For the first time in two decades, Congress has approved spending for research on gun violence. The Centers for Disease Control (CDC) and the National Institute of Health (NIH) will receive $25 million. Previously, funding for such research has been barred by the Dickey Amendment, an NRA-backed rule which says the CDC cannot “advocate or promote gun control.” Congress has since recanted its previous position, stating that the CDC can conduct research that does not involve advocacy. The organizations will study a wide range of topics, including the link between domestic violence and gun violence, as well as suicides involving firearms.
In contrast to this surprising shift, H.R.8, or the Bipartisan Background Checks Act of 2019, has stalled in the Senate. The bill would mandate background checks when firearms are exchanged between private parties (e.g. consumers). More specifically, it would require a licensed gun dealer, manufacturer, or importer to preform a background check before the weapon can be transferred.
In spite of its name, the bill has failed to gain bipartisan support. It was sponsored by a Democrat, Mike Thompson of California’s 5th District. Of its nine original cosponsors, five were Republican, but it has not received any additional GOP cosponsors since its introduction. After being passed in the House in February, it was read in the Senate and placed on its legislative calendar. It has been largely ignored since, becoming one of hundreds of bills passed in the majority-Democrat House to languish in the Republican-controlled Senate.
Although Congress has been forced to acknowledge the epidemic of gun violence in our country, it stops short of enacting even basic protections for the public. The CDC and NIH research may eventually force its hand, but collecting and analyzing their findings will be a lengthy process. In the meantime, H.R.8 has another year to move forward before the 116th Congress concludes in January 2021. Unfortunately, this seems unlikely to happen given Mitch McConnell’s relish in making the Senate a graveyard for Democratic bills. In fact, he has publicly stated that he will not bring a gun bill to the floor unless President Trump agrees to sign it beforehand. With that in mind, H.R.8’s future looks bleak.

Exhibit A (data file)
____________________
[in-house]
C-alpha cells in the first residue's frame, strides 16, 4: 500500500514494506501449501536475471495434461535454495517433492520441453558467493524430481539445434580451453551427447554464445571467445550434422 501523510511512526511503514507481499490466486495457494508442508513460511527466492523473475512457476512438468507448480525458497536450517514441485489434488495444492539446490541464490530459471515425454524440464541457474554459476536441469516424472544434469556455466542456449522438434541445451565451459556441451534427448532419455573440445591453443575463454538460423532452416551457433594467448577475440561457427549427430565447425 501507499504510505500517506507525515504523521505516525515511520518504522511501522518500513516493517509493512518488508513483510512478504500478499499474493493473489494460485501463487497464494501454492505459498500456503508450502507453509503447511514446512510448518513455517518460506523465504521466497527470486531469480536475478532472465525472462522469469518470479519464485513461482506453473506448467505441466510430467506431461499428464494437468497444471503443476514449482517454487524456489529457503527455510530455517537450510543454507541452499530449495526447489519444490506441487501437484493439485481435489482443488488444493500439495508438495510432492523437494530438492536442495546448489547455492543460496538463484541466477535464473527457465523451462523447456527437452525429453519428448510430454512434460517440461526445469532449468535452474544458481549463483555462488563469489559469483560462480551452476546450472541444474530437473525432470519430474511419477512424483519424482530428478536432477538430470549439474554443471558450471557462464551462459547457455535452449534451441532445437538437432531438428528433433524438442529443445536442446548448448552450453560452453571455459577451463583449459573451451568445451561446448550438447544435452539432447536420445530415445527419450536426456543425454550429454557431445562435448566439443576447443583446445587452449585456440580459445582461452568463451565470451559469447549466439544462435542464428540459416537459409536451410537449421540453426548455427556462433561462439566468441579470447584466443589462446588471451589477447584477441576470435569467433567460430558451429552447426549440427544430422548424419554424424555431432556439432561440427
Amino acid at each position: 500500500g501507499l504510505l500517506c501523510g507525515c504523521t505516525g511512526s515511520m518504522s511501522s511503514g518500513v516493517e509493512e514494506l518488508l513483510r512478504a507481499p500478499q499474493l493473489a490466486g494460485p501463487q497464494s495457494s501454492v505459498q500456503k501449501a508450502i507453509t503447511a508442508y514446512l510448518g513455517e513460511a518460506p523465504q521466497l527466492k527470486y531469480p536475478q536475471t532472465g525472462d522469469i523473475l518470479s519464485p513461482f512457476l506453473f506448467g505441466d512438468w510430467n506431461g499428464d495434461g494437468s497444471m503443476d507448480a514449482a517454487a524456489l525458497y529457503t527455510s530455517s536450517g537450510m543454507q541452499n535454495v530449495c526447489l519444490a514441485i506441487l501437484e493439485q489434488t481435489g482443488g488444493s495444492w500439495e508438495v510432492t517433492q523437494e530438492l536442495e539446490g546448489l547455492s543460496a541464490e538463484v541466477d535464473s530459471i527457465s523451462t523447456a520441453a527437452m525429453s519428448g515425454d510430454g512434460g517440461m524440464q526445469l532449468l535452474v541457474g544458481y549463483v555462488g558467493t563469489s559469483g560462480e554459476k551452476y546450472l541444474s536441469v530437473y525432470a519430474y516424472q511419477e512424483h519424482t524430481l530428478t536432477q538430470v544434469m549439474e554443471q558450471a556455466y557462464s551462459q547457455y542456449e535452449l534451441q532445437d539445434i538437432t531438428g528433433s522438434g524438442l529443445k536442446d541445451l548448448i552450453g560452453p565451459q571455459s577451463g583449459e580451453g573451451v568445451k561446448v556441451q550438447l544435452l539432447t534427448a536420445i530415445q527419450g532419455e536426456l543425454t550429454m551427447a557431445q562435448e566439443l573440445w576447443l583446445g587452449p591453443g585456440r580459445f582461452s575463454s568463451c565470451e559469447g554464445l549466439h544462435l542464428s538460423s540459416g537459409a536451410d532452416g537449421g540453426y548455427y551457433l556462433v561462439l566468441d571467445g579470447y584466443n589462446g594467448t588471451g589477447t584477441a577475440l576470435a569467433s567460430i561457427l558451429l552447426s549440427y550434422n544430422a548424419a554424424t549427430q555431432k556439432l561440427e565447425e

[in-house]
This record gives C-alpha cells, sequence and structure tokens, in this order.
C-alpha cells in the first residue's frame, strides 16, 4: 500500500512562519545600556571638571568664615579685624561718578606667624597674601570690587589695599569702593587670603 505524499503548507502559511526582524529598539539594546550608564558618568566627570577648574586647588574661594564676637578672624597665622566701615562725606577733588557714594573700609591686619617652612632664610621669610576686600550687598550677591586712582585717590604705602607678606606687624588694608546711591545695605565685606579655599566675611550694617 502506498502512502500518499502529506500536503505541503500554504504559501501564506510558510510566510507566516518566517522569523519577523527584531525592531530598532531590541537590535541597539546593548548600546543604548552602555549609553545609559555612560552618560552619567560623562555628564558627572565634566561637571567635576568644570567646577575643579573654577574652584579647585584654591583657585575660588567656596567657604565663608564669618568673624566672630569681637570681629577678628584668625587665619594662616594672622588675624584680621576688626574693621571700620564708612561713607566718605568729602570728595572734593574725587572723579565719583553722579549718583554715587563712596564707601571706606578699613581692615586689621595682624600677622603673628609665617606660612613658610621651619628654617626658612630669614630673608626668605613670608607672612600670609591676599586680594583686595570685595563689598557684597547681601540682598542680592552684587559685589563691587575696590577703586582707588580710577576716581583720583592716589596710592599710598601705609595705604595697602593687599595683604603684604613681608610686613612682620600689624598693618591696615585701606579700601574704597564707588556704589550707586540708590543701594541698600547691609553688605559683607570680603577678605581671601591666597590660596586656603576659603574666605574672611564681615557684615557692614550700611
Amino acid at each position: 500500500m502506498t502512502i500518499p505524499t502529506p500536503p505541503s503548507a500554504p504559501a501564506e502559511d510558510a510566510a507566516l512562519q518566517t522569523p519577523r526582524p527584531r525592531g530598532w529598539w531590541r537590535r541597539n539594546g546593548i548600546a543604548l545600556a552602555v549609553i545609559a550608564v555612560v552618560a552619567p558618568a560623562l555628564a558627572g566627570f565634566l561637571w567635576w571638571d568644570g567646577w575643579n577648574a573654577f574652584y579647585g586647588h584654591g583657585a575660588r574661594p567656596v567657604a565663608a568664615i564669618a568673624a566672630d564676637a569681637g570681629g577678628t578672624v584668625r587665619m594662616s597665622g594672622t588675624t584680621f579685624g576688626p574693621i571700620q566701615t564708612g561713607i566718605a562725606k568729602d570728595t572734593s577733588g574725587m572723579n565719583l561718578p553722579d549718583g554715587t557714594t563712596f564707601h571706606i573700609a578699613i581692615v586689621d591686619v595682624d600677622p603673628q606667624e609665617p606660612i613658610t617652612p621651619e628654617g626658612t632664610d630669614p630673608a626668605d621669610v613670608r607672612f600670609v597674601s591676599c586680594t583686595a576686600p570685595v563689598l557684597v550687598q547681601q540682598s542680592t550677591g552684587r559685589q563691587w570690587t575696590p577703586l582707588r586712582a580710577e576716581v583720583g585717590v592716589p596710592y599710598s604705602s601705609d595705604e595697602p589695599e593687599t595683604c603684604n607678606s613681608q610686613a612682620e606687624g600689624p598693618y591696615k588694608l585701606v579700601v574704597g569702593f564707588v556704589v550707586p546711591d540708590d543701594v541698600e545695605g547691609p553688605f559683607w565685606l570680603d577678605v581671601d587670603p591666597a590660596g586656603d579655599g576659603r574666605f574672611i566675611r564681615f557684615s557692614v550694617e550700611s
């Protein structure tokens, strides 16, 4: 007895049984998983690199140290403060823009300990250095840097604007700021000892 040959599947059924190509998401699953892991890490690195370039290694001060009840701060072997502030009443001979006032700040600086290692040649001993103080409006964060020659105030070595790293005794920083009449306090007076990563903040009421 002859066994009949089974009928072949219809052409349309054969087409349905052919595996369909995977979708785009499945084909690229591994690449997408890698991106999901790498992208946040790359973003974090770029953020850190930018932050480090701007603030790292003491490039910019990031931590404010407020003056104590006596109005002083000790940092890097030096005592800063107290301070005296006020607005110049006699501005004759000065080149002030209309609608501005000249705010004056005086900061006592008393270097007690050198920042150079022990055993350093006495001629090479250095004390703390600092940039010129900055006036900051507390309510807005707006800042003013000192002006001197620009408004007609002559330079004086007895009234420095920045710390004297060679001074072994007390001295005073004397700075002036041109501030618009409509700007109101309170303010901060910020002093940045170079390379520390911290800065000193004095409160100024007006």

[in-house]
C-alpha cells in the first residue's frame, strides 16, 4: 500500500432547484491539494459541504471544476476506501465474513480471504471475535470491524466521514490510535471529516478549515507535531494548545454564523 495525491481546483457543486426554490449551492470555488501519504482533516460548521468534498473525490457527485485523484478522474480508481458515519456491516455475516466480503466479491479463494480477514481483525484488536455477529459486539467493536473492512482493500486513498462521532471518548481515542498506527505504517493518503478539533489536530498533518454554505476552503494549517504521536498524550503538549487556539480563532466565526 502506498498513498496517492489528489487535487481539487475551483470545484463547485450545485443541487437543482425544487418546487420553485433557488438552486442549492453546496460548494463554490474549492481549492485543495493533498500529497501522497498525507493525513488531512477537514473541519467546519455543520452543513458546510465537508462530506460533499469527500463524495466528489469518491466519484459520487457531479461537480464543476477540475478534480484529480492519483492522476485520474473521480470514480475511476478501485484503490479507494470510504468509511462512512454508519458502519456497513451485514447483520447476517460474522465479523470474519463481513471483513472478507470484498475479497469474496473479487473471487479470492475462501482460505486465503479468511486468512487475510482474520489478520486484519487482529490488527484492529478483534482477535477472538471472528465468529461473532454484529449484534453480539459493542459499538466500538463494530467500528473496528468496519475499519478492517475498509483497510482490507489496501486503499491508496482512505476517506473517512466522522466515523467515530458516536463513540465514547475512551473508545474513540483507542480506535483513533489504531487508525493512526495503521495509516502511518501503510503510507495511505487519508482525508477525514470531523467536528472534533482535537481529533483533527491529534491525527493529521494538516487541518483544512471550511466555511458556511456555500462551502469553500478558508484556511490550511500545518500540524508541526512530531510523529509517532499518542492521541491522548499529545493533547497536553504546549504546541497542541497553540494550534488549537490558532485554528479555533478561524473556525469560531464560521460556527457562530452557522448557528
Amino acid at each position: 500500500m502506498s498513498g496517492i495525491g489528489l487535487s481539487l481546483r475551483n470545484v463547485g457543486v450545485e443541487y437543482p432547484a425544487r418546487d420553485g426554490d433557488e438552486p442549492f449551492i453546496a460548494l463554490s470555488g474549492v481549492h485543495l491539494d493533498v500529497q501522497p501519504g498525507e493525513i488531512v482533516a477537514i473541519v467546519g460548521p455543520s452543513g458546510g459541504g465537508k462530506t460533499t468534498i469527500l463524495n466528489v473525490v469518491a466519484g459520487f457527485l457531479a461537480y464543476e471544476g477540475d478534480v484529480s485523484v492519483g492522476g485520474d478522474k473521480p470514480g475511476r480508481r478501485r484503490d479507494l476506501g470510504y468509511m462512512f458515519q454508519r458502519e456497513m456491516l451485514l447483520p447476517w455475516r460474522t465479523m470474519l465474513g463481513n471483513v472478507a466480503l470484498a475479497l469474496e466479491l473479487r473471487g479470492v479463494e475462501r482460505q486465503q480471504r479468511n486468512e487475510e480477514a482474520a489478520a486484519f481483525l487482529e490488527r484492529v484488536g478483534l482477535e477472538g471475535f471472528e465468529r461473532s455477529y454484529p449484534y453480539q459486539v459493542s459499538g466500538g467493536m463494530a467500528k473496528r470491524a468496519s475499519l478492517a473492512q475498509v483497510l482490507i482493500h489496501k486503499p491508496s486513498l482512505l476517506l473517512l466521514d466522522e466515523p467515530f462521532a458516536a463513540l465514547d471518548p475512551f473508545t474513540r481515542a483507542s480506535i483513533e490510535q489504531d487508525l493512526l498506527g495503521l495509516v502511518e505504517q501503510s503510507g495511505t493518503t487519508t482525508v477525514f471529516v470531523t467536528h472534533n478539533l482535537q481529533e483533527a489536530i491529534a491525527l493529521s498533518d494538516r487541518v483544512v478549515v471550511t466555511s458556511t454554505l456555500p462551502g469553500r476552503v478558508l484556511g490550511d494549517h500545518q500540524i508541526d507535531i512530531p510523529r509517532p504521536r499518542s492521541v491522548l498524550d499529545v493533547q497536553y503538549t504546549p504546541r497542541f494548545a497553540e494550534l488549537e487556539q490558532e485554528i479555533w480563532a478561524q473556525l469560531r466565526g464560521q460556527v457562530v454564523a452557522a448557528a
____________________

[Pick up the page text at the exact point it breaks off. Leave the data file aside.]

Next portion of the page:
Even if H.R.8 were passed, it wouldn’t reach the foundations of the problem. It doesn’t address that background check requirements for licensed dealers are already too relaxed. As long as our government remains beholden to the NRA, meaningful change–and public safety–will be unattainable. Americans will continue to die en masse.
That said, the research may have an impact in the long run. Unbiased scientific evidence will allow the CDC and NIH to quantify the epidemic in a manner that’s difficult to refute. That is, the GOP’s deaf and dumb routine on gun violence will gradually become untenable. It’s a step in the right direction, though a small one in the face of our current crisis.
- Giffords Law Center offers state-level analysis of gun control legislation, as well as a “Gun Law Scorecard” documenting the correlation between strong laws and lower death rates.
- Moms Demand Action has a wealth of information on gun violence, as well as a decade-long analysis on mass shootings.
Photo by Max Kleinen